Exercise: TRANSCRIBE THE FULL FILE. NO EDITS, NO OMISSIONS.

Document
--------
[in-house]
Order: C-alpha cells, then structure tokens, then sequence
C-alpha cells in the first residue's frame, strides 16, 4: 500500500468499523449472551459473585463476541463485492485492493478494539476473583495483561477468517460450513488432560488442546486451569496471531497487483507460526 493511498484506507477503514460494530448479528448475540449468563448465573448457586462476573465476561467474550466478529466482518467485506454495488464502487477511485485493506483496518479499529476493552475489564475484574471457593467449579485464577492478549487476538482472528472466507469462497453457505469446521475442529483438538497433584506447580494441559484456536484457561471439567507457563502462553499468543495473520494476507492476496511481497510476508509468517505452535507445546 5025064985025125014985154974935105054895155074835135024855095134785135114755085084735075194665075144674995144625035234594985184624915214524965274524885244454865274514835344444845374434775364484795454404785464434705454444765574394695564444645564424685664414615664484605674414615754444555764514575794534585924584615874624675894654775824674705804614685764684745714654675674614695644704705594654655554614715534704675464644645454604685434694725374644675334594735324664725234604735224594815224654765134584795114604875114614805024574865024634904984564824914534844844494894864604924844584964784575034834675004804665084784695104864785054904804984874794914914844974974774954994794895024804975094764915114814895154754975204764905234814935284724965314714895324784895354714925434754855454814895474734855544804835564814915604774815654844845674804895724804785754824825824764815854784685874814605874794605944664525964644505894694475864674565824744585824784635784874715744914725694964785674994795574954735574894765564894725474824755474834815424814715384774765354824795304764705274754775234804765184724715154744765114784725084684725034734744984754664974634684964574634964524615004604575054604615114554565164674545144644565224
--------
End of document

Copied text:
[in-house]
Order: C-alpha cells, then structure tokens, then sequence
C-alpha cells in the first residue's frame, strides 16, 4: 500500500468499523449472551459473585463476541463485492485492493478494539476473583495483561477468517460450513488432560488442546486451569496471531497487483507460526 493511498484506507477503514460494530448479528448475540449468563448465573448457586462476573465476561467474550466478529466482518467485506454495488464502487477511485485493506483496518479499529476493552475489564475484574471457593467449579485464577492478549487476538482472528472466507469462497453457505469446521475442529483438538497433584506447580494441559484456536484457561471439567507457563502462553499468543495473520494476507492476496511481497510476508509468517505452535507445546 5025064985025125014985154974935105054895155074835135024855095134785135114755085084735075194665075144674995144625035234594985184624915214524965274524885244454865274514835344444845374434775364484795454404785464434705454444765574394695564444645564424685664414615664484605674414615754444555764514575794534585924584615874624675894654775824674705804614685764684745714654675674614695644704705594654655554614715534704675464644645454604685434694725374644675334594735324664725234604735224594815224654765134584795114604875114614805024574865024634904984564824914534844844494894864604924844584964784575034834675004804665084784695104864785054904804984874794914914844974974774954994794895024804975094764915114814895154754975204764905234814935284724965314714895324784895354714925434754855454814895474734855544804835564814915604774815654844845674804895724804785754824825824764815854784685874814605874794605944664525964644505894694475864674565824744585824784635784874715744914725694964785674994795574954735574894765564894725474824755474834815424814715384774765354824795304764705274754775234804765184724715154744765114784725084684725034734744984754664974634684964574634964524615004604575054604615114554565164674545144644565224